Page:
Tuesday, May 13, 2008

The Bride of Science

I stumbled across a copy of "The Bride of Science" by Benjamin Woolley at Logos recently and, in a fit of excess, bought it.  The book is a biography of Ada Lovelace, who is credited with being the first programmer for her work on Charles Babbage's Analytical Engine.  (As a side note, she is one of my more favorite historical personages, and she lived in one of my favorite historical periods, so I'm a little biased.)

The book is well written in general, with a bent for dry humor and ironic juxtapositions, and reads more like a novel than a historical treatise. Which is fortunate, given the subject matter: it doesn't shy away from the more torrid aspects of her life (of which there are quite a few), and in fact becomes downright sensationalist at points.  Those looking for an Ada-centric read may want to find another book, as this one strongly frames its discussion of Ada in terms of her parents, particularly her mother, and doesn't dwell on her work with the Analytical Engine for very long.  However, it does give a great deal of insight into her life and thoughts, as well as giving a good look at the intellectual/upper class in the period.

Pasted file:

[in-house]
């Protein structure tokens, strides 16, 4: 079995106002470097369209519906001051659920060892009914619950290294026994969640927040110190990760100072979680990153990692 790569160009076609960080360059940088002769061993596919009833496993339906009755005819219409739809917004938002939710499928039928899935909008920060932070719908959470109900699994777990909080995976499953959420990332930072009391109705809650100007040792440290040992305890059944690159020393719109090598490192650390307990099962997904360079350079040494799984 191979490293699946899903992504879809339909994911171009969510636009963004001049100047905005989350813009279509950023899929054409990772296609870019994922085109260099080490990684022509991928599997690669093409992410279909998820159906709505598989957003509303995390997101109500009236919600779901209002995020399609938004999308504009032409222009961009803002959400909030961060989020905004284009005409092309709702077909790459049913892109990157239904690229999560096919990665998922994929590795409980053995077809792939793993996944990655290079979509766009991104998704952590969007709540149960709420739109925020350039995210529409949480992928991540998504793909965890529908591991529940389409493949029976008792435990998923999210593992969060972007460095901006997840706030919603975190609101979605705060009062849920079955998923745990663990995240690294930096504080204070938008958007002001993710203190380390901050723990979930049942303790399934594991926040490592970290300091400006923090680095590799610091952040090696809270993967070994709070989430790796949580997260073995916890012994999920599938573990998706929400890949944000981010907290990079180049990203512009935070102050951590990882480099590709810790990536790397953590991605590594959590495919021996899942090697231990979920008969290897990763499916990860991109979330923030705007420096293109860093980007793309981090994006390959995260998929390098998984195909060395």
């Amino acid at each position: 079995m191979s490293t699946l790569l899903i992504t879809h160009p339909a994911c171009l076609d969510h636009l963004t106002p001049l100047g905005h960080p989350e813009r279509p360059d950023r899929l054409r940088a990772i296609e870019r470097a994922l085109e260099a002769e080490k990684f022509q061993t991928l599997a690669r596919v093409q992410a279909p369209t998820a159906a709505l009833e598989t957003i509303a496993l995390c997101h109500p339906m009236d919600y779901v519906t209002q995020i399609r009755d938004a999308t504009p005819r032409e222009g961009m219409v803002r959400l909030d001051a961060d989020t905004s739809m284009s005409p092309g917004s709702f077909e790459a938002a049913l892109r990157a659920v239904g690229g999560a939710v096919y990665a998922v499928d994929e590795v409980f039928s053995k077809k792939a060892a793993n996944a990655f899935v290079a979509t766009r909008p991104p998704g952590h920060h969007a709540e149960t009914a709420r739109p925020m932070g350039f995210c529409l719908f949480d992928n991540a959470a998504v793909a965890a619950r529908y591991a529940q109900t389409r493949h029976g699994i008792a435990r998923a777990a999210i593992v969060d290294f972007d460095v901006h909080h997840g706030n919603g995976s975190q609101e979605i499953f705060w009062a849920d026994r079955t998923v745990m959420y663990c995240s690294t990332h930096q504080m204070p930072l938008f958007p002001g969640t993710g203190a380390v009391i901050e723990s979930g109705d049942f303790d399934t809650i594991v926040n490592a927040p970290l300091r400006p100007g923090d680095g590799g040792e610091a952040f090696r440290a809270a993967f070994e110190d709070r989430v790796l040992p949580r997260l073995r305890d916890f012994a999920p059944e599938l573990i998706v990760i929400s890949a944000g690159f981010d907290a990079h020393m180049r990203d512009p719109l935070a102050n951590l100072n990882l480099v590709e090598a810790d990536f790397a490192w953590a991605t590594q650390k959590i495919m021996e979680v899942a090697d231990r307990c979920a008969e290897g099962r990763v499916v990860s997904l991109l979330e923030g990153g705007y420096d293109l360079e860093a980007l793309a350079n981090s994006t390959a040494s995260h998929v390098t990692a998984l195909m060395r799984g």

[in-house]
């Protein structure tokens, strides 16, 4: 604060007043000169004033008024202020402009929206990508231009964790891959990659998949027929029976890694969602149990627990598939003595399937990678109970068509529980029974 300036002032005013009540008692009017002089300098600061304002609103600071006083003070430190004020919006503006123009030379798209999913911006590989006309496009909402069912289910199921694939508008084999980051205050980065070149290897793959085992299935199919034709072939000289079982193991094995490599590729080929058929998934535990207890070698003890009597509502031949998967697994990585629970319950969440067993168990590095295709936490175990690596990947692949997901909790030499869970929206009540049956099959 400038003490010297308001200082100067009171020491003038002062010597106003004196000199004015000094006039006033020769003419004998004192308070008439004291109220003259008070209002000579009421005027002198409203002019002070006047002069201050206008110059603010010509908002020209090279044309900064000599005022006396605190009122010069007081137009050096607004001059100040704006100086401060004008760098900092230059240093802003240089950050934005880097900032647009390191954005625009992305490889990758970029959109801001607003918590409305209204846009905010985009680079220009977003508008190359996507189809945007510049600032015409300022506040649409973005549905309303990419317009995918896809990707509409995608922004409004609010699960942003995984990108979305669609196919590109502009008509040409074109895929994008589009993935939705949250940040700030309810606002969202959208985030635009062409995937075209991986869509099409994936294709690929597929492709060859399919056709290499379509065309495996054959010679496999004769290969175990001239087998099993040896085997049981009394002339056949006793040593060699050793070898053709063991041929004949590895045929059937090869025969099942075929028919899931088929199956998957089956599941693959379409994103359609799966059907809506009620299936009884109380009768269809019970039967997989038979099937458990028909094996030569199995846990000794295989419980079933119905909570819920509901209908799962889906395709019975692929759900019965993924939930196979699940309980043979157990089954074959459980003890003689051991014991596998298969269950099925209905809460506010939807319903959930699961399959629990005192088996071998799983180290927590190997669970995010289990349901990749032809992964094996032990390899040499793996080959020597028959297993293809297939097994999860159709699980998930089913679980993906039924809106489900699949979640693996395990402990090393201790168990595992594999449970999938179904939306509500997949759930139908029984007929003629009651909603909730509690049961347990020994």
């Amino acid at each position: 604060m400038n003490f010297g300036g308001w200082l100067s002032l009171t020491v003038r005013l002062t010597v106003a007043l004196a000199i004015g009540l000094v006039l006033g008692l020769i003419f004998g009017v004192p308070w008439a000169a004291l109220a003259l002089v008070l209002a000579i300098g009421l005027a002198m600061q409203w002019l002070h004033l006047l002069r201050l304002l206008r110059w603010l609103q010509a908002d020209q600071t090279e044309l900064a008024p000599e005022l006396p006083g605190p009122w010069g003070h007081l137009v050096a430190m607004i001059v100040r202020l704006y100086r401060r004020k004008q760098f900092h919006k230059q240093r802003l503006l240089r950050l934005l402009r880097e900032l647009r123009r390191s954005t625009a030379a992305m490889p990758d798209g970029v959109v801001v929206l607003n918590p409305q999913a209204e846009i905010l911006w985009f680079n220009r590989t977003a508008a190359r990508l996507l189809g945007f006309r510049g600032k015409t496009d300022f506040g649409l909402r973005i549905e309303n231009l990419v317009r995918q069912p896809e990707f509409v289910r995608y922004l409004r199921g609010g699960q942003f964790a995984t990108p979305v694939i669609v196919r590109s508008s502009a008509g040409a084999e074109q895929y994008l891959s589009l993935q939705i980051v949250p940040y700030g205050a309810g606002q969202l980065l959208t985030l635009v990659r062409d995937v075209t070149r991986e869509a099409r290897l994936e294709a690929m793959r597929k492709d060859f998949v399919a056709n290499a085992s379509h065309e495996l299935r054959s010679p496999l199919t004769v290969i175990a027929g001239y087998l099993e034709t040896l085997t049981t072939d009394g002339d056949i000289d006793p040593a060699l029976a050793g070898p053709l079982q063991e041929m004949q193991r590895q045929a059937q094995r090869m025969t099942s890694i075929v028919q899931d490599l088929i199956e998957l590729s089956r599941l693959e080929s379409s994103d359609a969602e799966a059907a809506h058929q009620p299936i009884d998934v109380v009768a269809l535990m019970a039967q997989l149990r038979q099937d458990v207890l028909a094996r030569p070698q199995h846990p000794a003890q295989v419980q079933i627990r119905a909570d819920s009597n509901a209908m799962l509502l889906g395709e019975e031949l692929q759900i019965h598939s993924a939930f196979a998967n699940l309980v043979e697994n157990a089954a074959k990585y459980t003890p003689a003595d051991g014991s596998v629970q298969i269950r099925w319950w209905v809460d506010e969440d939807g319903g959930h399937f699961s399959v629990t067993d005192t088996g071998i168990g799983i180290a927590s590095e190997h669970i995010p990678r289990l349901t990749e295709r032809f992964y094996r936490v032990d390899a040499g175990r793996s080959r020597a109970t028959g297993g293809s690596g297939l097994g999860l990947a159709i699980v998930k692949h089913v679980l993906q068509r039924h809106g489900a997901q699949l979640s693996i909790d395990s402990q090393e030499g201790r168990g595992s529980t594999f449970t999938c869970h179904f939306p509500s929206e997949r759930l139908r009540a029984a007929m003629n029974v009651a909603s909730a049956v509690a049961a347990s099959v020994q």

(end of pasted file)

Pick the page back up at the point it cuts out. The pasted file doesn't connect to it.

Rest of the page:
I rather enjoyed the book, but I find anything even mildly relevant to the 19th century interesting.  As far as biographies go, this one is pretty good, and not a hard read at all.  My recommendation: good for those who are interested in Ada and the period in general, bad for those who want to learn more about her relation to the Analytical Engine.
--
Robert Alverson

m*lambda=d*sine(theta)

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